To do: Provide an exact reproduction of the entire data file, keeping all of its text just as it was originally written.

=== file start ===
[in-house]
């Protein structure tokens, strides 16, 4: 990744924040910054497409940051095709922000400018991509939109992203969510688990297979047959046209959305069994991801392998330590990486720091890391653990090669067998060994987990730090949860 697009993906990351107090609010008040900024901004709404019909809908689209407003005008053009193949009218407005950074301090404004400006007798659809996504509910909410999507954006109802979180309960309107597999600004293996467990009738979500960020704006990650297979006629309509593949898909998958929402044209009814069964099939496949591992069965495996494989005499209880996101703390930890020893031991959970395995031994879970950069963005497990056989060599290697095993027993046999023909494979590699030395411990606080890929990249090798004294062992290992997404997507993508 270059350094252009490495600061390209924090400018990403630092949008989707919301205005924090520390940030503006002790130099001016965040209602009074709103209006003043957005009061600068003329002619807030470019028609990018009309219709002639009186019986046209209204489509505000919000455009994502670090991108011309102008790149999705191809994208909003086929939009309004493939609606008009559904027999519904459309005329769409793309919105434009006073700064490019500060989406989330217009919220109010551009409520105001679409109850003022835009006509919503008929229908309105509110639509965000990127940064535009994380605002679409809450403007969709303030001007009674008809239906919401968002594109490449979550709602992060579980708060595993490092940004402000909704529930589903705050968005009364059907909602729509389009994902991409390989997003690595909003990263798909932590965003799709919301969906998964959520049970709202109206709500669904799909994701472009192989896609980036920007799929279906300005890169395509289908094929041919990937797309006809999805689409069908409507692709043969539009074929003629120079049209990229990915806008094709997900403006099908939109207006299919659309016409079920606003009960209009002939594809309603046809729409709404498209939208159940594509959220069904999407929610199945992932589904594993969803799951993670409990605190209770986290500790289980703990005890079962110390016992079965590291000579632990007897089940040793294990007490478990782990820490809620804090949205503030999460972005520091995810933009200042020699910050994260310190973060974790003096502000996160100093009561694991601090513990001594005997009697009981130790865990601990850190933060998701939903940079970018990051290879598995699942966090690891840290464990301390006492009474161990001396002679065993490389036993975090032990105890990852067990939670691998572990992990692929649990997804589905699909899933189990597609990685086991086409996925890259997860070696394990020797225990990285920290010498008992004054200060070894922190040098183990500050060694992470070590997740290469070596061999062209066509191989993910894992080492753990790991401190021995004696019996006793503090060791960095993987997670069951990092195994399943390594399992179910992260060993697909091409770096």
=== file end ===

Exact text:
[in-house]
């Protein structure tokens, strides 16, 4: 990744924040910054497409940051095709922000400018991509939109992203969510688990297979047959046209959305069994991801392998330590990486720091890391653990090669067998060994987990730090949860 697009993906990351107090609010008040900024901004709404019909809908689209407003005008053009193949009218407005950074301090404004400006007798659809996504509910909410999507954006109802979180309960309107597999600004293996467990009738979500960020704006990650297979006629309509593949898909998958929402044209009814069964099939496949591992069965495996494989005499209880996101703390930890020893031991959970395995031994879970950069963005497990056989060599290697095993027993046999023909494979590699030395411990606080890929990249090798004294062992290992997404997507993508 270059350094252009490495600061390209924090400018990403630092949008989707919301205005924090520390940030503006002790130099001016965040209602009074709103209006003043957005009061600068003329002619807030470019028609990018009309219709002639009186019986046209209204489509505000919000455009994502670090991108011309102008790149999705191809994208909003086929939009309004493939609606008009559904027999519904459309005329769409793309919105434009006073700064490019500060989406989330217009919220109010551009409520105001679409109850003022835009006509919503008929229908309105509110639509965000990127940064535009994380605002679409809450403007969709303030001007009674008809239906919401968002594109490449979550709602992060579980708060595993490092940004402000909704529930589903705050968005009364059907909602729509389009994902991409390989997003690595909003990263798909932590965003799709919301969906998964959520049970709202109206709500669904799909994701472009192989896609980036920007799929279906300005890169395509289908094929041919990937797309006809999805689409069908409507692709043969539009074929003629120079049209990229990915806008094709997900403006099908939109207006299919659309016409079920606003009960209009002939594809309603046809729409709404498209939208159940594509959220069904999407929610199945992932589904594993969803799951993670409990605190209770986290500790289980703990005890079962110390016992079965590291000579632990007897089940040793294990007490478990782990820490809620804090949205503030999460972005520091995810933009200042020699910050994260310190973060974790003096502000996160100093009561694991601090513990001594005997009697009981130790865990601990850190933060998701939903940079970018990051290879598995699942966090690891840290464990301390006492009474161990001396002679065993490389036993975090032990105890990852067990939670691998572990992990692929649990997804589905699909899933189990597609990685086991086409996925890259997860070696394990020797225990990285920290010498008992004054200060070894922190040098183990500050060694992470070590997740290469070596061999062209066509191989993910894992080492753990790991401190021995004696019996006793503090060791960095993987997670069951990092195994399943390594399992179910992260060993697909091409770096």